Chromatic and sweeping exercises
Vary the rhythm for best results
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The best way to practice the chromatic exercise
In the intermediate guitar course, we look at eleven more variations that develop the chromatic and sweeping exercises.
Sweeping exercise 4-6 move over four strings, the right hand should execute this with a sweeping motion. You must practice the sweeping exercises very slowly at first.
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Some of these exercises will improve your timing, others focus on speed. In order for you to get the most out of them, make sure you are ticking these boxes:
- Always practice to a metronome
- Start slowly, increase with no more than 4 BPM at a time
- Stop if it hurts
- If you can’t play with perfect accuracy, you are pushing the BPM too much
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Chromatic speed exercises
Speed and Timing
The next four exercises (7-10) use rests, practice these to improve your speed.
The last four chromatic exercises (11-14) contain 16th note clusters. Practice these to improve your timing.
There’s plenty more you can do with these exercises than what you find in the video lessons, the intermediate courses takes both the sweeping and speed exercises much, much further.
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Chromatic 16th note clusters
Chromatic Exercise Hammer-On
Most likely, the slower you play this, the better.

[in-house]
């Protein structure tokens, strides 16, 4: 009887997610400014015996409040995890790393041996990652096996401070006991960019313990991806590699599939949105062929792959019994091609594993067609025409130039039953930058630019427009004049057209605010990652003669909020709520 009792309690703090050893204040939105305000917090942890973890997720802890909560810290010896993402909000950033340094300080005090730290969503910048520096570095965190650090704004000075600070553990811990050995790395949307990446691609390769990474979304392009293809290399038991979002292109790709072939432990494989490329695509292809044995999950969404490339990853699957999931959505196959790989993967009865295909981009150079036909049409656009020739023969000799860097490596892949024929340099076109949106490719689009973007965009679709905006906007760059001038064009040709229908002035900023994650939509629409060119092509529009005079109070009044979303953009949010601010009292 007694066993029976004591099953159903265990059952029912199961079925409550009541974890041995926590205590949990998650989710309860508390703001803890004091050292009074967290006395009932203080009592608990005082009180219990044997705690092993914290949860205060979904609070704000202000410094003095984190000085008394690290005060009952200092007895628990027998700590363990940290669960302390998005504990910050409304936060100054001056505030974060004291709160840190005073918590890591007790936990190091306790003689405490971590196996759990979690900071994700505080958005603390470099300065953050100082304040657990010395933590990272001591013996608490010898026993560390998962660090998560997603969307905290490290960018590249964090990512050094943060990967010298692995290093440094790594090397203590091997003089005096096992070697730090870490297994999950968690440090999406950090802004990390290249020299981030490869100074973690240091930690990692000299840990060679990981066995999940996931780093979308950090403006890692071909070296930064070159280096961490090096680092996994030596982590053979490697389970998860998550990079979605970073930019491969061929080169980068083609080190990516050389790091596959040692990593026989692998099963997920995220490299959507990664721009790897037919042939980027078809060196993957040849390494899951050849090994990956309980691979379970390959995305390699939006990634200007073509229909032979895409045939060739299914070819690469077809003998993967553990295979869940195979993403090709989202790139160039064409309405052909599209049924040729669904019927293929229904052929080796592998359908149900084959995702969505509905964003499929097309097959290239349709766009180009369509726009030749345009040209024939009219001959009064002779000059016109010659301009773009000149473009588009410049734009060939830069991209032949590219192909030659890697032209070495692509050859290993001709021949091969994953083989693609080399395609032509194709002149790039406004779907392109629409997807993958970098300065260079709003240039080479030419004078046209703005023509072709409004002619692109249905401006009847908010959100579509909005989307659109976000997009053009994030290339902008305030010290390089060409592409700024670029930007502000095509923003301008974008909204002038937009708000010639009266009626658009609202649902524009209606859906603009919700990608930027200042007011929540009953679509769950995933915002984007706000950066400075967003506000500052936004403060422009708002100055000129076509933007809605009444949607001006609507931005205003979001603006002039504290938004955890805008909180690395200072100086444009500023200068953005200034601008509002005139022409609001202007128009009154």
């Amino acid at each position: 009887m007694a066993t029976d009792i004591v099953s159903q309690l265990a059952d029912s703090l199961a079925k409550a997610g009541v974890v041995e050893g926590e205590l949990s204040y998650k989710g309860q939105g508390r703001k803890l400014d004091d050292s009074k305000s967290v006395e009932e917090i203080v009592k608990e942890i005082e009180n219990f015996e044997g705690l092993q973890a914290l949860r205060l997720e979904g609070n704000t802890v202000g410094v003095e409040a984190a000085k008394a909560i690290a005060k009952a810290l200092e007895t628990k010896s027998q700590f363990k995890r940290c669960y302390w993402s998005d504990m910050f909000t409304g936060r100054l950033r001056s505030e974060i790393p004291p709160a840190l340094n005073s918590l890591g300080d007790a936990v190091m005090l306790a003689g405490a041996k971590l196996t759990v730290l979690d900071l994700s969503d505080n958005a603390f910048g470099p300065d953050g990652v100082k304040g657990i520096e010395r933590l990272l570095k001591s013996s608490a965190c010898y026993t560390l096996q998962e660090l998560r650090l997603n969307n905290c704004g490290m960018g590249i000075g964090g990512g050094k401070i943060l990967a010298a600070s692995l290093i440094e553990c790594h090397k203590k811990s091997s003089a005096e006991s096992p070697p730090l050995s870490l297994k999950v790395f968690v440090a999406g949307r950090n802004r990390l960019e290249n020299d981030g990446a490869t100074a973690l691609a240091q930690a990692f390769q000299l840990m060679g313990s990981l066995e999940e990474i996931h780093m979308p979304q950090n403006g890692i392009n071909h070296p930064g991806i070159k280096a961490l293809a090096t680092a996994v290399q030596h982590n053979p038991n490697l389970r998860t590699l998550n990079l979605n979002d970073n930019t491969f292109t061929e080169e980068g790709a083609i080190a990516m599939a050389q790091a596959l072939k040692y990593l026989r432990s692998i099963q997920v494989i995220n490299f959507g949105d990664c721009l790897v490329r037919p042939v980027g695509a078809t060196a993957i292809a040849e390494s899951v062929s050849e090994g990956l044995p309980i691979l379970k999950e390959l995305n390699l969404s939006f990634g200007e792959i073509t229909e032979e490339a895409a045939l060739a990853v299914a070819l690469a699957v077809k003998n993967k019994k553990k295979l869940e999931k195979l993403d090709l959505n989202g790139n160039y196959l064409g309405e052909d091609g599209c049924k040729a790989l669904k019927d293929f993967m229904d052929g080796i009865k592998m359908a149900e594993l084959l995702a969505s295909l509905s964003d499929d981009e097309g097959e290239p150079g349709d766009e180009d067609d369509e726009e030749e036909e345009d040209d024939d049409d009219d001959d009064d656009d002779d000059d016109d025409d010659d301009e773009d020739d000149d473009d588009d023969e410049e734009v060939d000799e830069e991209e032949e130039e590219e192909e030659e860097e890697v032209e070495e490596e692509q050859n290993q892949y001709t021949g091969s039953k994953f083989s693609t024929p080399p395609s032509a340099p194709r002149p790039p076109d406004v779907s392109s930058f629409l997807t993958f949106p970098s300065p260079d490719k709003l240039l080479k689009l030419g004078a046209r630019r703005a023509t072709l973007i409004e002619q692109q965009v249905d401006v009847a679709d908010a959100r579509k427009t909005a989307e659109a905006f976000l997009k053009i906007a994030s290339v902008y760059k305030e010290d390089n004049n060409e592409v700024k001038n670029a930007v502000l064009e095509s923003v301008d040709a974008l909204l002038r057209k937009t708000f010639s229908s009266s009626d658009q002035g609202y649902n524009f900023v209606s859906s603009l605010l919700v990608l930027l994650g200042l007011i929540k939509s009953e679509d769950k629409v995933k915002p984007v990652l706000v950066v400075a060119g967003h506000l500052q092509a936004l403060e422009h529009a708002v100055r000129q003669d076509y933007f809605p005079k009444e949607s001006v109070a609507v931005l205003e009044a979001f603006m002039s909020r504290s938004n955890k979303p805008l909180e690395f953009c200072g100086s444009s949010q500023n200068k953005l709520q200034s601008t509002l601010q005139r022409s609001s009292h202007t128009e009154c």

Go to Chromatic exercise hammer-on.
Chromatic Exercise Pull Off
Still, there is not really any need for a metronome, just focus on getting those notes to pop out nice and clear.
Go to Chromatic exercise pull-off.
Two Notes Per String Hammer-On Exercise
Starting on fret 2 with your middle finger, then play fret 4 with your little finger will take care of this.
Pull Off One Note Per String
During the switch from one fret to the next, that’s how.
Go to Pull-off one note per string.
Chromatic and Sweeping Exercises – Step 1
The first two use the rhythm of one 8th, two 16th notes.
Chromatic and Sweeping Exercises – Step 2
Spend up to twenty minutes doing this before you move on to the final set of exercises.
Chromatic and Sweeping Exercises – Step 3
This is easier than previous examples for the chromatic version but much, much more difficult for the sweeping pattern.
Chromatic Exercise 2 Accent
The video lesson explains this in detail as you get four exercises that move the accent around a chromatic exercise.
Go to Chromatic exercise 2 accent.
Chromatic and Sweeping Kiss Me rhythm
To be successful, you must sing the rhythm as you play, especially when you sweep.
We’ll use this to map out the entire fret board. Everything becomes easier to visualize once this foundation is laid.
The intermediate songs require you to learn barre chords and pentatonic scales. This will be revolutionary for your understanding of the guitar fret board.
Go to Intermediate guitar course.
Intermediate Acoustic Songs
A Change Is Gonna Come, American Pie, Angie, Babylon, Blowin’ In The Wind, Dreadlock Holiday, Fast Car, Hey There Delilah, I Can’t Stand The Rain, I’m Yours, Kiss Me, Mad World, Red, Starman, Sunny Afternoon, and Whistle For The Choir.
Go to Intermediate acoustic songs.
These Motown/Soul songs require you to learn how to play fractions of barre chord shapes and build improvised licks using pentatonic scales.
Intermediate Electric Songs
Be My Baby, Can I Get A Witness, Get Ready, I Heard It Through The Grapevine, Jimmy Mack, Master Blaster (Jammin’), Money (That’s What I Want), My Guy, Rescue Me, Respect, Son Of A Preacher Man, Soul Man, and You Can’t Hurry Love.
Go to Intermediate electric songs.
Including detailed, but bite-sized explanations on how the music theory of each song is applied to the neck.
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